I feel truly honored to have worked for Pat these last few years. I feel even more humbled to take over the company that bears her name. We’ll continue to grow, evolve, and embrace opportunities, all the while celebrating our clients’ successes and sharing their challenges. We won’t be doing the same things the same ways in five years, let alone 30. But we’ll still rely on Pat for advice and inspiration, and we’ll still call ourselves The Fearey Group.  Because the name stands for integrity and creativity. As legacies go, that’s pretty cool.

Media Monday: Robert Pregulman, Seattle DogSpot

Each Monday, we’re giving readers a chance to get to know the media a little better.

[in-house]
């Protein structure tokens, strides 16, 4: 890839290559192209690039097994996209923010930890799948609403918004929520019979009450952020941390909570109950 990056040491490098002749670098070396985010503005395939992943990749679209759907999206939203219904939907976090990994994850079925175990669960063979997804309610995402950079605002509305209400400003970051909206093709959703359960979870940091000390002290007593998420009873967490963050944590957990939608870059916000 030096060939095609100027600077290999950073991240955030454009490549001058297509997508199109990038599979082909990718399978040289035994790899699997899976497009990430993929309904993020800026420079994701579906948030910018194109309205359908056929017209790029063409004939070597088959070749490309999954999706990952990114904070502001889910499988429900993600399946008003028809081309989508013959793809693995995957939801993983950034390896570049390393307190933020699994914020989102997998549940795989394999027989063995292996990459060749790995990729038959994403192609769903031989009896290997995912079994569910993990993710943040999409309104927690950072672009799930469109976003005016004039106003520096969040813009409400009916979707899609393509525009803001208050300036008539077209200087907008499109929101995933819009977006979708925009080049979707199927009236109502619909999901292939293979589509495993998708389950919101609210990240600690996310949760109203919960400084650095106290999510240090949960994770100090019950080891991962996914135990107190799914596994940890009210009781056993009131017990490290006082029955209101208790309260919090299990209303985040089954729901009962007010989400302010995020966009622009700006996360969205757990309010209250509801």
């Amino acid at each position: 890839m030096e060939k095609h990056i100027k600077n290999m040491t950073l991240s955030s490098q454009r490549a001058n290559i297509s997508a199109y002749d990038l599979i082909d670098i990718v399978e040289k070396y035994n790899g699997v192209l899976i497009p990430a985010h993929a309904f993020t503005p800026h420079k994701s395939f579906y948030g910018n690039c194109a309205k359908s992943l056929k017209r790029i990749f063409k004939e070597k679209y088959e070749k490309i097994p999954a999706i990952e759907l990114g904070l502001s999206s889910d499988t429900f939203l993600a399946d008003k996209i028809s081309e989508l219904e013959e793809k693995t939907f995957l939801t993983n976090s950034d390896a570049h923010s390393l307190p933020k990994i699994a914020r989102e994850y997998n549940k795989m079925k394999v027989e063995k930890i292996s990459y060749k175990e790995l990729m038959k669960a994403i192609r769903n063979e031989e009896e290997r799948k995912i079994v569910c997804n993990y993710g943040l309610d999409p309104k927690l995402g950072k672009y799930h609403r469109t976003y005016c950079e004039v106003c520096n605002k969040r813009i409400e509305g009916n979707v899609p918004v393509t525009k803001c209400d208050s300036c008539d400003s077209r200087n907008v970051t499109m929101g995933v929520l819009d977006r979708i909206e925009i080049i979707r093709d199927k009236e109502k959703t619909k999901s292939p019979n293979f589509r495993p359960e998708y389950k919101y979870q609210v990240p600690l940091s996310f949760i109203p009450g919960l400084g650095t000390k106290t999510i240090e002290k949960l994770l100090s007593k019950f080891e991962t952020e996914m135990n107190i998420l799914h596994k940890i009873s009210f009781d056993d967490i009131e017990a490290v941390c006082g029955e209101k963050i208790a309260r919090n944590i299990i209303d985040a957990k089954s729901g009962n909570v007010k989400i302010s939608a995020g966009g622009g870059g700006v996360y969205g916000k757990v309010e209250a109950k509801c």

With a little flair.

Our goal is to give readers some insight into the work and work style of area journalists, and get to know a little bit about the person behind the byline. Start your week off with an online networking opportunity through our Media Monday blog post.

ImageThis Week: Robert Pregulman, Seattle DogSpot

Robert Pregulman started the Seattle DogSpot to give area dog owners a one-stop shop for everything dog in our dog-crazy region. Before launching Seattle DogSpot in February of 2012, Pregulman worked for a national environmental and consumer watchdog group for 13 years. He graduated from the University of Michigan in 1980 with a BA in Economics and achieved an Executive Masters of Public Administration from the Evans School of Public Policy at the University of Washington in 2012. He lives in the Queen Anne neighborhood of Seattle with his wife Randy, dogs Dylan and Miguel, and cats Maggie and Sam.

Q: What’s your favorite story you’ve done in the last week?